PCA Development ZoneTM

Resource Center

How To Handle Athletes Who Use Social Media To Criticize Coaching Decisions

How To Handle Athletes Who Use Social Media To Criticize Coaching Decisions

Share This Resource

This resource stems from a question submitted to the Ask PCA blog. Responses come from our experts including PCA Trainers, who lead live group workshops for coaches, parents, administrators and student-athletes.

"One of my players has been using his Twitter account to criticize my decisions. What can I do about that? Any advice, especially from your first-hand experience, would be most helpful."

PCA Response by Jim Thompson (@JimThompson18), PCA Executive Director
At PCA we promote the ROOTS of Honoring the Game (respect for Rules, Opponents, Officials, Teammates and Self). Your player's public criticism, behind your back, violates respect for Teammates -- which includes the coaches -- in a very dramatic way.

Let him know why this behavior is unacceptable and how it undermines the potential of the players and coaches to become a strong team, which requires the development of trust. You might let him know that if he is willing to throw you under the bus publicly, his teammates may worry he could do the same to them.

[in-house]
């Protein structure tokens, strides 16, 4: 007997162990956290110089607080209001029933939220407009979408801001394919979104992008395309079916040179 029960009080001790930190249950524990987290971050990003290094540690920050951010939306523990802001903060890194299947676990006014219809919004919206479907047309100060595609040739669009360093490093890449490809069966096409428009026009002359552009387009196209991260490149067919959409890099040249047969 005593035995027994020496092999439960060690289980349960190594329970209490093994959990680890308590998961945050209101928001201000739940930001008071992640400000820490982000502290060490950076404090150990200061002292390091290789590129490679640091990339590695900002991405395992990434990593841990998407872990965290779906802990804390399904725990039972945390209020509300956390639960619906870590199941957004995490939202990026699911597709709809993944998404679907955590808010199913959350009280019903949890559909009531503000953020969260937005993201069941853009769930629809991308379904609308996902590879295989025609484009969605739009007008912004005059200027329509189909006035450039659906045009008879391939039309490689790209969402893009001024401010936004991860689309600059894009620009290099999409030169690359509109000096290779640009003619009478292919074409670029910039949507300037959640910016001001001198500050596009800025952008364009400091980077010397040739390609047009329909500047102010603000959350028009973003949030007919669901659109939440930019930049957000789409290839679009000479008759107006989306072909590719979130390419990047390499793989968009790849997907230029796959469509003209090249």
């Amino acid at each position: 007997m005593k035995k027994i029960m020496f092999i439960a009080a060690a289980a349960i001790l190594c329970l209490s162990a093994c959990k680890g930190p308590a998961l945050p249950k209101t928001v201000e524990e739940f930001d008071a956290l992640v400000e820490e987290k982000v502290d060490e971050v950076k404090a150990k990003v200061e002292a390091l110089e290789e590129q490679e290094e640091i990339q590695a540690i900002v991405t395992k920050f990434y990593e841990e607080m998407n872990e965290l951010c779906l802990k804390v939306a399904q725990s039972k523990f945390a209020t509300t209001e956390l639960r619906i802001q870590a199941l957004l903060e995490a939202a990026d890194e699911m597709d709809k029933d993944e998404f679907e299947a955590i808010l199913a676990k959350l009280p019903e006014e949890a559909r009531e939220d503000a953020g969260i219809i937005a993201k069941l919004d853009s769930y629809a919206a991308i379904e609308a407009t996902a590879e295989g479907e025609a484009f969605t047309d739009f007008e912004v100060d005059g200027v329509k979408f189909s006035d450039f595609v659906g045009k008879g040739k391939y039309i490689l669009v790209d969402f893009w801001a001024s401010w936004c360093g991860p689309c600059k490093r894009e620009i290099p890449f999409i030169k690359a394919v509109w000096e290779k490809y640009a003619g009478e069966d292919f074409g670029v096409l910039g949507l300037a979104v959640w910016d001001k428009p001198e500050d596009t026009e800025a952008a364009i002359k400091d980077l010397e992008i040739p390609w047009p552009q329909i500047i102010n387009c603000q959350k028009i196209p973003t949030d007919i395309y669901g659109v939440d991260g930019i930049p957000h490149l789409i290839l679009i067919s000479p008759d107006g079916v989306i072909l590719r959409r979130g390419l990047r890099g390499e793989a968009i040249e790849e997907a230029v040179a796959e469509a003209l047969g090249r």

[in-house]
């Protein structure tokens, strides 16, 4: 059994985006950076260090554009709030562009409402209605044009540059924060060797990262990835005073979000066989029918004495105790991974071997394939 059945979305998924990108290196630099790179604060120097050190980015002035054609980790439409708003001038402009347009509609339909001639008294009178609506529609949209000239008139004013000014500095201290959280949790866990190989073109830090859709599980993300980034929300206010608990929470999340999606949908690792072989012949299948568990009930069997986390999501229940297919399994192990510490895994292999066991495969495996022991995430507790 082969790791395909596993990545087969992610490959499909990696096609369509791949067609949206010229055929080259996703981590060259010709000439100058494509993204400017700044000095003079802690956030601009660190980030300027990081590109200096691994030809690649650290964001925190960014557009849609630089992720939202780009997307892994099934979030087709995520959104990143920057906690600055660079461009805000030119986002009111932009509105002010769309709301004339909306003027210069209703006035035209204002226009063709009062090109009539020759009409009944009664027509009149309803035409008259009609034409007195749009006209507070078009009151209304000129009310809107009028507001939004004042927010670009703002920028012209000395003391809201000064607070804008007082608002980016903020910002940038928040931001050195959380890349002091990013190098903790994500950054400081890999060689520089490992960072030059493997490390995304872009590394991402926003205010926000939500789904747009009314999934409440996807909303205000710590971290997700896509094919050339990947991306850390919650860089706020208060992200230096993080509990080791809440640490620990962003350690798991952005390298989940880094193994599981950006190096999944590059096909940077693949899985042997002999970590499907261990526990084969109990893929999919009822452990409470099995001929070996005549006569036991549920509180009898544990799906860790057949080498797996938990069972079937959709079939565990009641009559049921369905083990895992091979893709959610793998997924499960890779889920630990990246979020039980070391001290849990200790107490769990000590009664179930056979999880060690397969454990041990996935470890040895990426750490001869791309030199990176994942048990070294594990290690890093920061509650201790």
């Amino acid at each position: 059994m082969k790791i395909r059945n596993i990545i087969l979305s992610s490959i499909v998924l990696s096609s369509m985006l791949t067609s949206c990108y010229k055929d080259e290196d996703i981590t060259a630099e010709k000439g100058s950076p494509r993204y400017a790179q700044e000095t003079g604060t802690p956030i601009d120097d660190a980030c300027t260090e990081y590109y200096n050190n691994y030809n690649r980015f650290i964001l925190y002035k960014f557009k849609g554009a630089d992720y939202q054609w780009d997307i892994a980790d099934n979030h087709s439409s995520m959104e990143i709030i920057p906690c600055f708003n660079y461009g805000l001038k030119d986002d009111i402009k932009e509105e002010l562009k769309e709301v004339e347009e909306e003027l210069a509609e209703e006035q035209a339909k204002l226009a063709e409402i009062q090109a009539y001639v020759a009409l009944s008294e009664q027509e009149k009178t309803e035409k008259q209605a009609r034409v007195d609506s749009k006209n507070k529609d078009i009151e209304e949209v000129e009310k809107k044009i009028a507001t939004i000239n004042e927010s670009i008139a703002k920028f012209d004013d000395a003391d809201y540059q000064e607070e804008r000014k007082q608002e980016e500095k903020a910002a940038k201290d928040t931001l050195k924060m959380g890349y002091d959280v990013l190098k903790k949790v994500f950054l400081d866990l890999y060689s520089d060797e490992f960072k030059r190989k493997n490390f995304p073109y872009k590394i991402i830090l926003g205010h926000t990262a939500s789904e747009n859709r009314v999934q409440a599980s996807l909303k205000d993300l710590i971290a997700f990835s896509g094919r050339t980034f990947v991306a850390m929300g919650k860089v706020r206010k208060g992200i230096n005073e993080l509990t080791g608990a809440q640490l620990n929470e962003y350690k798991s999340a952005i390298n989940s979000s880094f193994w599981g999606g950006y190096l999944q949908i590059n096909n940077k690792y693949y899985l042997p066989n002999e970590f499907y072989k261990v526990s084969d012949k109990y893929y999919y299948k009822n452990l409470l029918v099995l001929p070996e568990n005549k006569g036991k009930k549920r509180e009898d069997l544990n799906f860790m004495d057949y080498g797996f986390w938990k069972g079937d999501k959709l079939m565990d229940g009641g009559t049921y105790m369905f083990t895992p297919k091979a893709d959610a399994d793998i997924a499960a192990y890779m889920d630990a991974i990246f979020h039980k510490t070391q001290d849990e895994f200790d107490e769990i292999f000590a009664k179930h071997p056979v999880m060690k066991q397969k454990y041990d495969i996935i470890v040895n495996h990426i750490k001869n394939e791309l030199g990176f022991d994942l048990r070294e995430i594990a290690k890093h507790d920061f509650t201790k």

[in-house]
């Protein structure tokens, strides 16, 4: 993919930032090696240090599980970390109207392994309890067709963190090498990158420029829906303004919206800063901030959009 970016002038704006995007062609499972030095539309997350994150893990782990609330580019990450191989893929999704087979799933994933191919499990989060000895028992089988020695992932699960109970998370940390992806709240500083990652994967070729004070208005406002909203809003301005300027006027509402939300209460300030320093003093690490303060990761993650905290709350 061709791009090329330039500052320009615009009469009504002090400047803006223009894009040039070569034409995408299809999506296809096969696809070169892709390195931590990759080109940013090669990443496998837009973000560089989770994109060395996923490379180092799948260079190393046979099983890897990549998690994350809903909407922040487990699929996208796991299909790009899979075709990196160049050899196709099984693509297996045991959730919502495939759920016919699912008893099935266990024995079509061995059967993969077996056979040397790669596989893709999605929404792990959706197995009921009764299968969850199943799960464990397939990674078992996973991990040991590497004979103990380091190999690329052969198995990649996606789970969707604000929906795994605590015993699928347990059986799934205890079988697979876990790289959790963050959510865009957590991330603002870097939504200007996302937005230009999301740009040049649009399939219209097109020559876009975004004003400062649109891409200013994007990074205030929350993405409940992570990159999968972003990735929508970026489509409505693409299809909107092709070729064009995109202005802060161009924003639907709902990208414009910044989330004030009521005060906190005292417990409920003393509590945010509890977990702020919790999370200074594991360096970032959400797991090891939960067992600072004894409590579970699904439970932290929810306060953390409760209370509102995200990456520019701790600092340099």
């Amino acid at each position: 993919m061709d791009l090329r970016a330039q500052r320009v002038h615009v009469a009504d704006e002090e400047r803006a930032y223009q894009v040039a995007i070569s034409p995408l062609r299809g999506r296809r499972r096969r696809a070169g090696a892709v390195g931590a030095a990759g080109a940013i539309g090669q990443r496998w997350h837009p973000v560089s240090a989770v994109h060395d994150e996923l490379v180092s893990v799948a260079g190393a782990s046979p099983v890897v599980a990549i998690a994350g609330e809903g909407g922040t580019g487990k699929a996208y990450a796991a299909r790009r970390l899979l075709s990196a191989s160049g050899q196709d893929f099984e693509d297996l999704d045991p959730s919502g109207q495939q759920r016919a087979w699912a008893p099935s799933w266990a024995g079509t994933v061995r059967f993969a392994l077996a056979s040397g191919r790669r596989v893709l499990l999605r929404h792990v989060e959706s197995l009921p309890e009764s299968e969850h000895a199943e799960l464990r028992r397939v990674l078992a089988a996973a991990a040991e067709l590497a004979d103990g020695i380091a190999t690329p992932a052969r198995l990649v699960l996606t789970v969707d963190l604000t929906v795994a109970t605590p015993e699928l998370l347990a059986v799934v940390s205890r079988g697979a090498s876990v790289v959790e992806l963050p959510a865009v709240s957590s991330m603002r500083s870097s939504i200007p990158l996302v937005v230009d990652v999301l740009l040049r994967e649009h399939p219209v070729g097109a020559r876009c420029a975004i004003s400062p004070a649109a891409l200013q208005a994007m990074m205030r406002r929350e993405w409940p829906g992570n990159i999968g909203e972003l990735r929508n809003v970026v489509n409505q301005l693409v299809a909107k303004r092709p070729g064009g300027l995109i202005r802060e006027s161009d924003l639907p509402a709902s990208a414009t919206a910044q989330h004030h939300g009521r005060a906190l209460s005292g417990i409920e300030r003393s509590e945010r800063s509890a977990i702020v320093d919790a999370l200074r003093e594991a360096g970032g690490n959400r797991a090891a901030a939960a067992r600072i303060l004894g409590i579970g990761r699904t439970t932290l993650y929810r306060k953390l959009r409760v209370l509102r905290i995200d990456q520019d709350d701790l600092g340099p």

Often coaches are reluctant or even afraid to hear suggestions from their players. If you feel comfortable doing so, you might encourage him to share his concerns with you rather than complain publicly through Twitter.

Opening the lines of communication this way doesn't mean that you have to agree with everything you hear. But if you can find it in yourself to encourage your players to share their concerns with you, you will have the chance to communicate with them in a way that could lead to a wonderful feeling of team and improved performance.

Download a printable version of this resource, including any additional commentary from PCA, by clicking the PDF below. To read more questions and answers like this, or to submit your own question to the Ask PCA blog, click here.

Download the Article

  • Type: PDF Document
  • Size: 118 KB
Download the PDF